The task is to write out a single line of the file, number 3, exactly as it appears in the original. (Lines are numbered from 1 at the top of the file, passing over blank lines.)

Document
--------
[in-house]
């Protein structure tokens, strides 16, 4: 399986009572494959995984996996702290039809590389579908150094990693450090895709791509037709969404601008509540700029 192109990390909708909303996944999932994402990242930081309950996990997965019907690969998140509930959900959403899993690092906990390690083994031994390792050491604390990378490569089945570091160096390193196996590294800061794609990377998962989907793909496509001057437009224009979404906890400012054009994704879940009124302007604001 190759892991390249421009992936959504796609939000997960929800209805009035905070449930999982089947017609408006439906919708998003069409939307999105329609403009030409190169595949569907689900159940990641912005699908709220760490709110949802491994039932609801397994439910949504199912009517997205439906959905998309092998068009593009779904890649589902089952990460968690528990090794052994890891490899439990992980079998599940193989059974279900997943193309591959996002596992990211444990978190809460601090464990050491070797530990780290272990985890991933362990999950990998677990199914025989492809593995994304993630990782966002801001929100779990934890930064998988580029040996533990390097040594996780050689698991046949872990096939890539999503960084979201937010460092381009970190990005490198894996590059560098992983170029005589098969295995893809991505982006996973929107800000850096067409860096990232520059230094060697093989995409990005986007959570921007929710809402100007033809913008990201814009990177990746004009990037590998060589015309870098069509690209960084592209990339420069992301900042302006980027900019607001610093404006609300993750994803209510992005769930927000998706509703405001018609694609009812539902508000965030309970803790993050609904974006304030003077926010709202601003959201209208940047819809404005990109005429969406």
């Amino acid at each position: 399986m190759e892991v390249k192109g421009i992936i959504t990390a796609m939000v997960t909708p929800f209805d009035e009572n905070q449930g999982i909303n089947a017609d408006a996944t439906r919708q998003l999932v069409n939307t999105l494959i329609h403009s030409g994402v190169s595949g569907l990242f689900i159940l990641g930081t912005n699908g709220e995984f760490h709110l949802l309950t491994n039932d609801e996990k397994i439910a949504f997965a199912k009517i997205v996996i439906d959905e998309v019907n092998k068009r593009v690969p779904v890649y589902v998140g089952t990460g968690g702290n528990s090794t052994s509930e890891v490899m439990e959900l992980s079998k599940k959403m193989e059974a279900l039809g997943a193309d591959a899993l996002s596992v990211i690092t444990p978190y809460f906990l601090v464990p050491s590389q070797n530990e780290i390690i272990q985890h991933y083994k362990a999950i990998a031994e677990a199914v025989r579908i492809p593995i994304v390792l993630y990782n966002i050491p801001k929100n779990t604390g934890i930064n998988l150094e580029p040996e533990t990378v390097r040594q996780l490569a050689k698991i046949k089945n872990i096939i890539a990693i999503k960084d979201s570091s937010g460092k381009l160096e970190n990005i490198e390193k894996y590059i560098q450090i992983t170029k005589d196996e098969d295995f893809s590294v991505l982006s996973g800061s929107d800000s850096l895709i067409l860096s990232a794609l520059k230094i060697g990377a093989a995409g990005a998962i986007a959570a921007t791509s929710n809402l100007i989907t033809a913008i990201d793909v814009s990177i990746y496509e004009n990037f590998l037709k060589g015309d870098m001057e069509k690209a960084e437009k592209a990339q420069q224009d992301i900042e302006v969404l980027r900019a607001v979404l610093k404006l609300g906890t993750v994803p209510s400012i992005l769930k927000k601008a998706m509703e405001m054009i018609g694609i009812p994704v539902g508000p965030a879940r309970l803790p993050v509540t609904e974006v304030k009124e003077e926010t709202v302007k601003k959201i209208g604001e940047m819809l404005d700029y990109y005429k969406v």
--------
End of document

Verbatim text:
């Amino acid at each position: 399986m190759e892991v390249k192109g421009i992936i959504t990390a796609m939000v997960t909708p929800f209805d009035e009572n905070q449930g999982i909303n089947a017609d408006a996944t439906r919708q998003l999932v069409n939307t999105l494959i329609h403009s030409g994402v190169s595949g569907l990242f689900i159940l990641g930081t912005n699908g709220e995984f760490h709110l949802l309950t491994n039932d609801e996990k397994i439910a949504f997965a199912k009517i997205v996996i439906d959905e998309v019907n092998k068009r593009v690969p779904v890649y589902v998140g089952t990460g968690g702290n528990s090794t052994s509930e890891v490899m439990e959900l992980s079998k599940k959403m193989e059974a279900l039809g997943a193309d591959a899993l996002s596992v990211i690092t444990p978190y809460f906990l601090v464990p050491s590389q070797n530990e780290i390690i272990q985890h991933y083994k362990a999950i990998a031994e677990a199914v025989r579908i492809p593995i994304v390792l993630y990782n966002i050491p801001k929100n779990t604390g934890i930064n998988l150094e580029p040996e533990t990378v390097r040594q996780l490569a050689k698991i046949k089945n872990i096939i890539a990693i999503k960084d979201s570091s937010g460092k381009l160096e970190n990005i490198e390193k894996y590059i560098q450090i992983t170029k005589d196996e098969d295995f893809s590294v991505l982006s996973g800061s929107d800000s850096l895709i067409l860096s990232a794609l520059k230094i060697g990377a093989a995409g990005a998962i986007a959570a921007t791509s929710n809402l100007i989907t033809a913008i990201d793909v814009s990177i990746y496509e004009n990037f590998l037709k060589g015309d870098m001057e069509k690209a960084e437009k592209a990339q420069q224009d992301i900042e302006v969404l980027r900019a607001v979404l610093k404006l609300g906890t993750v994803p209510s400012i992005l769930k927000k601008a998706m509703e405001m054009i018609g694609i009812p994704v539902g508000p965030a879940r309970l803790p993050v509540t609904e974006v304030k009124e003077e926010t709202v302007k601003k959201i209208g604001e940047m819809l404005d700029y990109y005429k969406v």